Tiamat

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The Mother of the Gods in Assyrian mythology. She was the first primordial entity, the dragon of chaos, and the female personification of water. Her counterpart is the being Apsu. She is salt water while he is fresh. From the union of Tiamat and Apsu, gods were born.

The Enuma Elish, the Babylonian creation myth, speaks of a war between Tiamat and Apsu, and their progeny. One of the gods Merodach[1], the son of Ea (the god of the river and sea), rises to challenge Tiamat, eventually killing her. He takes her body and uses it to form the heavens and earth. As a result, he is crowned ruler of the gods.

Contents

From Dr. Paul Carus's The History of the Devil and the Idea of Evil[2]

"It is probable that all the old Chaldean legends[3] existed in several versions. Of the creation story we possess two accounts which vary considerably; but one of them, which is narrated on seven tablets [4], is of special interest to us, not only on account of its being the main source of the first chapter of the Old Testament, but also because we possess in it one of the oldest documents in which the existence of the Evil One is mentioned. He is called in Assyrian 'Tiamtu', i.e., the deep, and is represented as the serpent that beats the sea, the serpent of the night, the serpent of darkness, the wicket serpent, and the mighty and strong serpent..."

"Tiamat is the original watery chaos from which heaven and earth were generated. Babylonian philosophers see in it the mother of the world and the source of all things, which in mythology it appears as the representative of disorder and the mother of the monsters of the deep..."

From Professor Sayce's Records of the Past, New Series, Vol. I

"[Before the beginning of time], the heavens and earth had not yet been created, and since the name was supposed to be the same as the thing named, their names had not as yet been pronounced. A water chaos alone, existed, Mummu Tiamat, 'the chaos of the deep'. Out of the bosom of this chaos proceeded the gods as well as the created world..."

"...before the younger gods could find a suitable habitation for themselves and their creation, it was necessary to destroy 'the dragon' of chaos with all her monstrous offspring. The task was undertaken by the Babylonian sun-god Merodach, the son of Ea..."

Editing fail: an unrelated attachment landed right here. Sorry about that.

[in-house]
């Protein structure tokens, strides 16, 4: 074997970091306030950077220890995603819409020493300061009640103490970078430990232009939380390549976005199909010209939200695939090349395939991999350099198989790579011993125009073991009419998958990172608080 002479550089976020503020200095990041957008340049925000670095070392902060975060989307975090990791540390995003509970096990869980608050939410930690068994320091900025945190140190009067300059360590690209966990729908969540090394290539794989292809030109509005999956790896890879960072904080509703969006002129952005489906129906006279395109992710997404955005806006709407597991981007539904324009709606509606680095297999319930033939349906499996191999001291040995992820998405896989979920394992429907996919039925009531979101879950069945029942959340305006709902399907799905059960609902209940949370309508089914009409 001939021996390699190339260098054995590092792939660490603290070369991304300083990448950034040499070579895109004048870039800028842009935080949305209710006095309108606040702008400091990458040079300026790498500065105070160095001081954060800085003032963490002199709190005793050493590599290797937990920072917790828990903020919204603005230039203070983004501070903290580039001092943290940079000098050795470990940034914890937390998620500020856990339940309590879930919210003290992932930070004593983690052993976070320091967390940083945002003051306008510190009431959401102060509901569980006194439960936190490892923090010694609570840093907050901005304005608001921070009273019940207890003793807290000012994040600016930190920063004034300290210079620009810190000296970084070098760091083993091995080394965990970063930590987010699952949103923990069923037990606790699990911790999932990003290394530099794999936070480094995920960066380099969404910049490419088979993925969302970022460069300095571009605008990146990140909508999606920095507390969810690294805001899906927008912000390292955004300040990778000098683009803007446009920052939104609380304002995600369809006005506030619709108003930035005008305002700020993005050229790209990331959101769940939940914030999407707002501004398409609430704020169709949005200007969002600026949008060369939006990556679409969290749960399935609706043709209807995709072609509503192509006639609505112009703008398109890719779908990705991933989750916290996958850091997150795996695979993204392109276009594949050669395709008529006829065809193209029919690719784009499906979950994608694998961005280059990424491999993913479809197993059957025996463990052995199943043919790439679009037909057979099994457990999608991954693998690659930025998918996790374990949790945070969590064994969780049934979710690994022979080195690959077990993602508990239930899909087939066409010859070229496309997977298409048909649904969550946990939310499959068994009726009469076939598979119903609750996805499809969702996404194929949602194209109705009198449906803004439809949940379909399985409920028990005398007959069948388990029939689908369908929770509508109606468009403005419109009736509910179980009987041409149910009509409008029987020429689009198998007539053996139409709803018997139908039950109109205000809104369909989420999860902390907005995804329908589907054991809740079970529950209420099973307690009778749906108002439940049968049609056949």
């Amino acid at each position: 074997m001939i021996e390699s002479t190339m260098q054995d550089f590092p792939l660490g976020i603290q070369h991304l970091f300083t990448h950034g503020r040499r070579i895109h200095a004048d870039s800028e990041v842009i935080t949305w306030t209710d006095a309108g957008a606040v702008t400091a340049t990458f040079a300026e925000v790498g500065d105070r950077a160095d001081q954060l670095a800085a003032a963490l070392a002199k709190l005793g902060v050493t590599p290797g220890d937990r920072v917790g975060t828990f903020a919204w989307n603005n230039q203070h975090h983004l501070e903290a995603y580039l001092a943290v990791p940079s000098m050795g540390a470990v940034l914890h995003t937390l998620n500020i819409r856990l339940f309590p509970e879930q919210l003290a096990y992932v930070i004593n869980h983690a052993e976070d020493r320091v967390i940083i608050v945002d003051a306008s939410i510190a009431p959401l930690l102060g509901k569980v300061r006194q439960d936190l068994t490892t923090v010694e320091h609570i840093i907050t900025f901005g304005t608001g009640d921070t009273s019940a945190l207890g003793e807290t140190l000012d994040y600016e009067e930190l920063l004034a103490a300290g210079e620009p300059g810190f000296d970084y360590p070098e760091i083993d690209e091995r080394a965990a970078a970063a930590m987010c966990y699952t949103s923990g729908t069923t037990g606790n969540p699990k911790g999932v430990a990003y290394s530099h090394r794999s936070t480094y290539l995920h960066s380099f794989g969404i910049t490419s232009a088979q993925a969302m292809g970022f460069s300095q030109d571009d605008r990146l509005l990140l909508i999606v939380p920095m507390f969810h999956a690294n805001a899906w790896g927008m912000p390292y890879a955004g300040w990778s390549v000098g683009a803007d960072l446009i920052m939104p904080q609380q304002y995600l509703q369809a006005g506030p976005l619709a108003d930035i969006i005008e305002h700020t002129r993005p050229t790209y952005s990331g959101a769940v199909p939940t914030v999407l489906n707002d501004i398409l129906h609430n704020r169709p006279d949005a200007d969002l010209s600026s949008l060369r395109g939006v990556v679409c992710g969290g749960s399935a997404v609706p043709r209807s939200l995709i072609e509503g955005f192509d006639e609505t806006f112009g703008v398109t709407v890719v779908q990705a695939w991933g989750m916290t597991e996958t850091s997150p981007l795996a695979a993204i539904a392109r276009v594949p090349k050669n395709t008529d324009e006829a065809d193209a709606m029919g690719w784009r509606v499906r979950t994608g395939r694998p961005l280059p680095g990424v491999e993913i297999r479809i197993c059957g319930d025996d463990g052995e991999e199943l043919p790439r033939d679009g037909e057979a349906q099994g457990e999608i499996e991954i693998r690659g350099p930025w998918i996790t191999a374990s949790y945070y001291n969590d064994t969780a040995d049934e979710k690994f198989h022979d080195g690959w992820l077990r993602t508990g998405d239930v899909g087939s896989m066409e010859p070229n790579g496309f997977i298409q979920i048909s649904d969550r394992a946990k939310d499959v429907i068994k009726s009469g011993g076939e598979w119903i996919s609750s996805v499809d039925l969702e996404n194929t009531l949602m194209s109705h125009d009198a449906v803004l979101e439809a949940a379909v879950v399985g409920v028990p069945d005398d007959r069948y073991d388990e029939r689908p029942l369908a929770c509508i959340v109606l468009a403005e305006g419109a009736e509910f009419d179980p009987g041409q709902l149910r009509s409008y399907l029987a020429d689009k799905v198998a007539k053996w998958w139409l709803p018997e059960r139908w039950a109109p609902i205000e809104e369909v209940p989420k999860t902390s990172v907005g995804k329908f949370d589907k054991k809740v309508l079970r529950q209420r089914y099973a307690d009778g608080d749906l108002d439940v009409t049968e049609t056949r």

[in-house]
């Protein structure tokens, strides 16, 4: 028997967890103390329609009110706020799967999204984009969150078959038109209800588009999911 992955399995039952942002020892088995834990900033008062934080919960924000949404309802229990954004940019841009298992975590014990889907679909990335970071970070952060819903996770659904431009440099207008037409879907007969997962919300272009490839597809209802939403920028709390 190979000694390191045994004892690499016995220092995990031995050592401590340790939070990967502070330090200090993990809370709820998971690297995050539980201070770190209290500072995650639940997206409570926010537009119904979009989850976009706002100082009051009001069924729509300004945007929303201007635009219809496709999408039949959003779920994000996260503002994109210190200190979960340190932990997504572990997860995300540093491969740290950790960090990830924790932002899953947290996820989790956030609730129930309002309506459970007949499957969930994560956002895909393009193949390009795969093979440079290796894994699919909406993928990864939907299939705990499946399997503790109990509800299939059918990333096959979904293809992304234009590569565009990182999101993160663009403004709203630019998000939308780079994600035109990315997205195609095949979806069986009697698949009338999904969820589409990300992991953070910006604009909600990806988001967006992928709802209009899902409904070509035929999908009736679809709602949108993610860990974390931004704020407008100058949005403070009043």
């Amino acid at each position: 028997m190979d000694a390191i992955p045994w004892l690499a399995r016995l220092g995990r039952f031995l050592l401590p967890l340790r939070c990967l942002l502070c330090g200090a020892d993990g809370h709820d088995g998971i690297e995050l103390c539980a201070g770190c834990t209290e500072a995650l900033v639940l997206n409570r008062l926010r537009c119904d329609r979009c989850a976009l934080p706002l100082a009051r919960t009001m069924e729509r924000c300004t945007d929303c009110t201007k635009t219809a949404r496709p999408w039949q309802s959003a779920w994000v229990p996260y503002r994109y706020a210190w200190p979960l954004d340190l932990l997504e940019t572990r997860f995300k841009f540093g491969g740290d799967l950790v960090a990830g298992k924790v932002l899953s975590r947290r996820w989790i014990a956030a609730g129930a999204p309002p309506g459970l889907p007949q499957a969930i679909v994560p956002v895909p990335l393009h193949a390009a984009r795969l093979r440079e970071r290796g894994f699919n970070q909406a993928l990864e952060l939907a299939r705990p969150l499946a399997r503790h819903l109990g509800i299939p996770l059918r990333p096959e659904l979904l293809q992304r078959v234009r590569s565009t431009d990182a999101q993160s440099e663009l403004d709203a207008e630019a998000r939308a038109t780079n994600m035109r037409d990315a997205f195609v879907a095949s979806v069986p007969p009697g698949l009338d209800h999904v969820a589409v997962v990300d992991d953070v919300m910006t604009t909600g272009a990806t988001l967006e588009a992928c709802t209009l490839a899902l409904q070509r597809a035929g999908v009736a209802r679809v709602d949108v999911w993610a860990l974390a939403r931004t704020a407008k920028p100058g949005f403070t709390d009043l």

"...Light was introduced into the world, and it only remained to destroy Tiamat herself...Tiamat was slain and her allies put in bondage... The visible heaven was formed out of the skin of Tiamat..."

"...the Assyrian epic of the creation bears a striking resemblance to the account of it given in the first chapter of Genesis. In each case the history of the creation is divided into seven successive acts; in each case the present world has been preceded by a water chaos. In fact the self-same word is used of this chaos in both the Biblical and Assyrian accounts — tehom, Tiamat — the only difference being that in the Assyrian story 'the deep' has become a mythological personage, the mother of a chaotic brood... but the two accounts also differ in some important particulars... the most important difference consists in the interpolation of the struggle between Merodach and the powers of evil, as a consequence of which light was introduced into the universe, and the firmament of the heavens was formed."

The Tiamat bears a striking resemblance to the biblical sea serpent Leviathan.

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References

  1. Chaldeans — "Neo-Babylonians" (612–539 BC). Semitic people who dominated Mesopotamia after the fall of Assyrian power. Nebuchadnezzar II was the son and successor of the first Chaldean chief Nabopolassar. He was responsible for deportation of thousands of Jews to the city of Babylon after conquering Jerusalem, marking the beginning of the Jewish Exile (586 BC). In Biblical text, the prophet Daniel was one of those captives brought into Babylon (further reading: the Book of Daniel)
  2. Carus, Paul, Dr. History of the Devil and the Idea of Evil, The, New York: Gramercy Books. ISBN 0-51715-064-6.
  3. The Enuma Elish was written onto seven tablets, which were found in the mid 1800s, in the library of an Assyrian king who lived before the destruction of the Assyrian empire. It has similarity to the story of creation in the Book of Genesis in that there were 6 days of creation (accounting for 6 tablets), and one day for the exaltation of the handiwork of the babylonian god (in Genesis, the seventh day is God's day of rest).
  4. Or Bel-Maduk. In the Book of Daniel, Daniel was presented with the name Belteshazzar, after the name "Bel" as a gift from Nebuchadnezzer for interpreting his dreams.
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